How a new focus on inter-team relations can refresh your DevOps culture
Thu 4 Jan 2018 | Alex Stanhope
Ahead of his session at the forthcoming Cloud Expo Europe 2018, Alex Stanhope, Head of DevOps at the Department of Work and Pensions (DWP) discusses how his team is working to improve quality and efficiency by streamlining interactions.
While it may seem that work within our engineering team is forever changing, the fundamental principles of what we are trying to achieve are fairly constant. We want to build great citizen-facing web services that are focused on our user needs.
What does change are the tools and technologies we use to achieve that. While three years ago all the basic elements were there – cloud platforms, provisioning tools, configuration management tools, web frameworks, monitoring, application performance management etc. – they’ve now grown in their accessibility, sophistication and maturity.
To have an iterative and proactive cloud strategy is essential, but so is the DevOps culture that trumps it
It is easier to provision or decommission hundreds of server instances in just a few seconds, set up or inspect security groups, stand up blue-green environments or react to ever more complex cyberattacks.
The changing face of technology brings with it some challenges – patch management is as important as it’s always been – but predominantly opportunities for more dynamic, more highly optimised and better value cloud infrastructure.
To have an iterative and proactive cloud strategy is essential, but so is the DevOps culture that trumps it. If teams of developers and operations staff can work together seamlessly, we have got everything we need to make the most of the next technological wave.
Prioritising team relations
The security of the data we hold is paramount. Second only to that is the availability of the services we provide. Every role plays a part;
- The requirements that business analysts create have to be checked to make sure they’re comprehensive, compliant and robust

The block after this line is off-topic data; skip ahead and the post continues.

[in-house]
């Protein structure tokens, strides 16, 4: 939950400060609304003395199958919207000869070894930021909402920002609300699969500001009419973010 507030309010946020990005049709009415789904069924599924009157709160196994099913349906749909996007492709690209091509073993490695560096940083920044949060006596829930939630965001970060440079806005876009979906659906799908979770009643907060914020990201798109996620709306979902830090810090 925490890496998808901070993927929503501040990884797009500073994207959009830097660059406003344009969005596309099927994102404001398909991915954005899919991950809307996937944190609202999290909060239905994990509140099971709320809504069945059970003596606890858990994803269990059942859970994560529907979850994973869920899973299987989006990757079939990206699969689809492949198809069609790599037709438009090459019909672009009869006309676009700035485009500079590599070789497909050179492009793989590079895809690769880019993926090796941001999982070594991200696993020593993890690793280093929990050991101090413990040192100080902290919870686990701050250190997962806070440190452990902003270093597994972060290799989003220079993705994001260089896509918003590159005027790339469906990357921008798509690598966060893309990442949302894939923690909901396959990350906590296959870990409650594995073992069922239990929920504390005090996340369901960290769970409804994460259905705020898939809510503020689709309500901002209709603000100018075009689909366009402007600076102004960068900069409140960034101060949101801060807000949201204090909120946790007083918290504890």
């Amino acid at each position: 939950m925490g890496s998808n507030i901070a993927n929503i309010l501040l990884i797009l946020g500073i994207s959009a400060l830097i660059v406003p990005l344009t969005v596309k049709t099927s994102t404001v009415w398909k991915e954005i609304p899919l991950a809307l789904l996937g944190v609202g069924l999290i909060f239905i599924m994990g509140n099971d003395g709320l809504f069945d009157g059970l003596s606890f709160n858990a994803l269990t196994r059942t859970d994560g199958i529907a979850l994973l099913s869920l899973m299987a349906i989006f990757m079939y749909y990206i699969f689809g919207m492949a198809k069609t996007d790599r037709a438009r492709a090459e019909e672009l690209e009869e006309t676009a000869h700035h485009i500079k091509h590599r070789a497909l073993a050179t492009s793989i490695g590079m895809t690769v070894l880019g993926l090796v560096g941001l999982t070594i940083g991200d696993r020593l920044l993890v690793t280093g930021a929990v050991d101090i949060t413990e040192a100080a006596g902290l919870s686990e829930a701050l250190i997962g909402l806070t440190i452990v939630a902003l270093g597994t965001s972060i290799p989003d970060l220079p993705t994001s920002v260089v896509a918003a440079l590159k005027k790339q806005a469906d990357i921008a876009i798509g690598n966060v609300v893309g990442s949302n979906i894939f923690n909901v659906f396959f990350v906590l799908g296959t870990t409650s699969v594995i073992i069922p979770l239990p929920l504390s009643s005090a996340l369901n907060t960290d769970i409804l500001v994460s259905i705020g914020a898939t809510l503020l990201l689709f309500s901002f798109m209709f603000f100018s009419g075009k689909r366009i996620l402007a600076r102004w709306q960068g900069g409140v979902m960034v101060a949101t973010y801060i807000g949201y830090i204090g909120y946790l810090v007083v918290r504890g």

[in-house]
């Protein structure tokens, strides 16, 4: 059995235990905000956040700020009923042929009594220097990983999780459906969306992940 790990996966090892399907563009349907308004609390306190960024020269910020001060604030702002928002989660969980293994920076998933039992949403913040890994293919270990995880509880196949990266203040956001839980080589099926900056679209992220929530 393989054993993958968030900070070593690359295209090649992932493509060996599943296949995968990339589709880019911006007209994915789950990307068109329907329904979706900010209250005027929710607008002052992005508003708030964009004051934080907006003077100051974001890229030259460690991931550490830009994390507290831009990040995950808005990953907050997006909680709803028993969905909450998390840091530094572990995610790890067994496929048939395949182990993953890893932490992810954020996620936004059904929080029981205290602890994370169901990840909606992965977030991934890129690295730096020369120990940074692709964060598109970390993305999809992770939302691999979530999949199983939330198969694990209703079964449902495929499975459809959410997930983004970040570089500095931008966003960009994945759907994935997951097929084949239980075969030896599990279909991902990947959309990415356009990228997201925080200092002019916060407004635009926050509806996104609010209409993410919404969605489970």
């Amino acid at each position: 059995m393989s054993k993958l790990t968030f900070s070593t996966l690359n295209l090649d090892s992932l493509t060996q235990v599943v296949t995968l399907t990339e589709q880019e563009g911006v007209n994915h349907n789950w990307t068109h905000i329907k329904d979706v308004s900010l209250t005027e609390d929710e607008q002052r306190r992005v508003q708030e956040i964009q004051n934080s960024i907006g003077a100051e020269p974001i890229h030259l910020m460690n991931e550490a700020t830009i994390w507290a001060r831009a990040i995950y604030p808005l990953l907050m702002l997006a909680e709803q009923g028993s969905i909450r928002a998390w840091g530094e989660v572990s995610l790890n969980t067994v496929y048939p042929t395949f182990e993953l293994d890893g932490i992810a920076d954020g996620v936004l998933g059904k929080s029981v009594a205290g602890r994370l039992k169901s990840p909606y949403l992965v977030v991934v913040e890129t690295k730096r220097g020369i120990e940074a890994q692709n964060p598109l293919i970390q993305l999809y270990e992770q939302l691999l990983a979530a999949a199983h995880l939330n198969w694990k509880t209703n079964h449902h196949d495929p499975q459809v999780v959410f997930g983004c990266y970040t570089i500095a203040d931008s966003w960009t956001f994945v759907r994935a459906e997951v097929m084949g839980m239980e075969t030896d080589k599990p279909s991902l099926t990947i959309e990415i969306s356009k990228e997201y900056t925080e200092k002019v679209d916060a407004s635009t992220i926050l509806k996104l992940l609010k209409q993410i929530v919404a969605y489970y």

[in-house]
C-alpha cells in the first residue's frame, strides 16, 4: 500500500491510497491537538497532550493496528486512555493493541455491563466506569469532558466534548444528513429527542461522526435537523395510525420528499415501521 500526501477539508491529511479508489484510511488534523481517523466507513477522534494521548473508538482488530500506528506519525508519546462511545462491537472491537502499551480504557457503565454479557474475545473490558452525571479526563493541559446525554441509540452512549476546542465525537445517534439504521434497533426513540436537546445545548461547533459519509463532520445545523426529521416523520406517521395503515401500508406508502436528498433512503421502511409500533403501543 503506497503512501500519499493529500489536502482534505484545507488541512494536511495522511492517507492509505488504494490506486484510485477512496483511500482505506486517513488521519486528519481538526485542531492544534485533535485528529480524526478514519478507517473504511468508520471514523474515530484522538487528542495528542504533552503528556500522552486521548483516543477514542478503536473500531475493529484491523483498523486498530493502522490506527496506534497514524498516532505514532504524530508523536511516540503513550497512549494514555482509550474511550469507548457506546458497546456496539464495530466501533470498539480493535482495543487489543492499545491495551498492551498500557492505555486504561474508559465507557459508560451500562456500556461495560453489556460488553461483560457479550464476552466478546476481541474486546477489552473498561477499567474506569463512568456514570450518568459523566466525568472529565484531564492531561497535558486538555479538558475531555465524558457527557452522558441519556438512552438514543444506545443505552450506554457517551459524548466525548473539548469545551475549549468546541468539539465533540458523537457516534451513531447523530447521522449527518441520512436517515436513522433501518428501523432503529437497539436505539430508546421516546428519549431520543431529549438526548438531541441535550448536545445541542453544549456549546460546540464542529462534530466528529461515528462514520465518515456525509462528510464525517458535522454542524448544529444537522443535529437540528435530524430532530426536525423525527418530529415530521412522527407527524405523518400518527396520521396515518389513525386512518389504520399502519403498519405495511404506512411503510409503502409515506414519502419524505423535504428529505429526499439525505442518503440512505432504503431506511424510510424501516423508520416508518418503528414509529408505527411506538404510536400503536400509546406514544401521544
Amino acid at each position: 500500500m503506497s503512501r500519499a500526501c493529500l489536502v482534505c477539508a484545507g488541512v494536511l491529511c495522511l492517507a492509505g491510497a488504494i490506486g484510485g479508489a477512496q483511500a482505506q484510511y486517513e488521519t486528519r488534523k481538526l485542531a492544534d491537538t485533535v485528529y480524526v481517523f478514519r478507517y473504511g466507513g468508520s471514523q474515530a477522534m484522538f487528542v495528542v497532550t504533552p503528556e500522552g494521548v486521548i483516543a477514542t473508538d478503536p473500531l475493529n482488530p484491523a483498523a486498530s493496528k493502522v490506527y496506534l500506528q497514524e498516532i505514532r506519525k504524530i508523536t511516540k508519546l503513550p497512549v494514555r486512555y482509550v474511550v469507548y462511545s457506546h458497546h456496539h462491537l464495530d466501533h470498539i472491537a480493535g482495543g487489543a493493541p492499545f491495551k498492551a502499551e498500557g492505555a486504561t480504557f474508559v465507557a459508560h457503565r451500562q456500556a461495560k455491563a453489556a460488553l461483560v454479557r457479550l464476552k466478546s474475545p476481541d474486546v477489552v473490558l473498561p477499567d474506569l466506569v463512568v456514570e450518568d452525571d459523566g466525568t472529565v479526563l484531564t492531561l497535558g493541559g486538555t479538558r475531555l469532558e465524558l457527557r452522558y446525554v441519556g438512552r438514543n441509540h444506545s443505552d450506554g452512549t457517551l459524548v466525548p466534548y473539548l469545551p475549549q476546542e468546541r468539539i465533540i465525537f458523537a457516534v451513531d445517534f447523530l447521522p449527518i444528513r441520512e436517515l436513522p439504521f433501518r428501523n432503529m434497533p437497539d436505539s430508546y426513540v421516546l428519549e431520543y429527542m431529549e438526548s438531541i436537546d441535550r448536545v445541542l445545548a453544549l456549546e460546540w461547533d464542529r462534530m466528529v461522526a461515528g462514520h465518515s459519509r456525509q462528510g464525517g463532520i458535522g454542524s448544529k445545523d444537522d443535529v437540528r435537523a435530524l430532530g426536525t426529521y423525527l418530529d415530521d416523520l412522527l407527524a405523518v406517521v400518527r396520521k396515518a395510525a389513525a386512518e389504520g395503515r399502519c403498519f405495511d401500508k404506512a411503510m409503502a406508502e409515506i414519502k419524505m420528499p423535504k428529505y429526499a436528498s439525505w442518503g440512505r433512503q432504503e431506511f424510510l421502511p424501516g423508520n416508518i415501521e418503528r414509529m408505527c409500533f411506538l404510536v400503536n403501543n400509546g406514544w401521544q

- The designs our architects produce have to be governed, assured and peer reviewed
- The implementations that our engineers code have to be thoroughly interrogated by penetration tests and static code analysis
At every stage, risk is appraised and mitigations planned. Doing all that is hard, but we also need to be agile, learning and reactive to the user needs and service context. Doing it fast is harder.
Team communication is thus a priority as we start to increase the cadence of all the connected activities. Intra-team communications can be managed by good agile ceremonies (regular stand-ups, retrospectives, planning) but inter-team relations is a tougher nut to crack. After all, there are only so many people you can fit into a meeting room or team space.
Beyond the healthy activities (meeting discipline, prioritised and well-structured email, chat channels, PM tools etc.), the biggest guide I have found is lean. We looked at the complexity and regularity of the interaction between our teams and identified patterns. A lot of time was being spent customising or rendering bespoke what was essentially the same activity over and over again.
The underpinning principle of collaboration and knowledge sharing will be around forever
We have concentrated on the interfaces between teams: scrapped redundant or out-dated forms, avoided ground-up discovery sessions and where possible reduced the team-team interaction to a well-defined, versioned API. This API approach can’t be applied in all situations, but it has meant that each collaborating team has developed a set of services they offer.
As the services have got more mature, the quality and efficiency of the interaction has improved: everyone gets time back in their diary, which leads to more efficiencies!
Looking to the years ahead
In the future, I think we will give DevOps another label, but the essence of what we’re trying to do is centuries old. I’m sure great British engineers through history have faced similar challenges. When Brunel was building Bristol’s Clifton Suspension Bridge, I reckon the assembled group of collaborating engineers and technical specialists will have had to work out a lean efficient operating model to communicate the vision, react to what the teams are learning on the ground, design and implement novel solutions to unpredicted problems.
In five years’ time, DevOps will be gone or dated, but the underpinning principle of collaboration and knowledge sharing will be around forever.
What’s next? RobOps perhaps!
Alex Stanhope will be speaking at the forthcoming Cloud Expo Europe, London, 21st and 22nd March 2018 at ExCeL London. To hear from Stanhope and other DevOps experts from around the world, register today for your FREE ticket.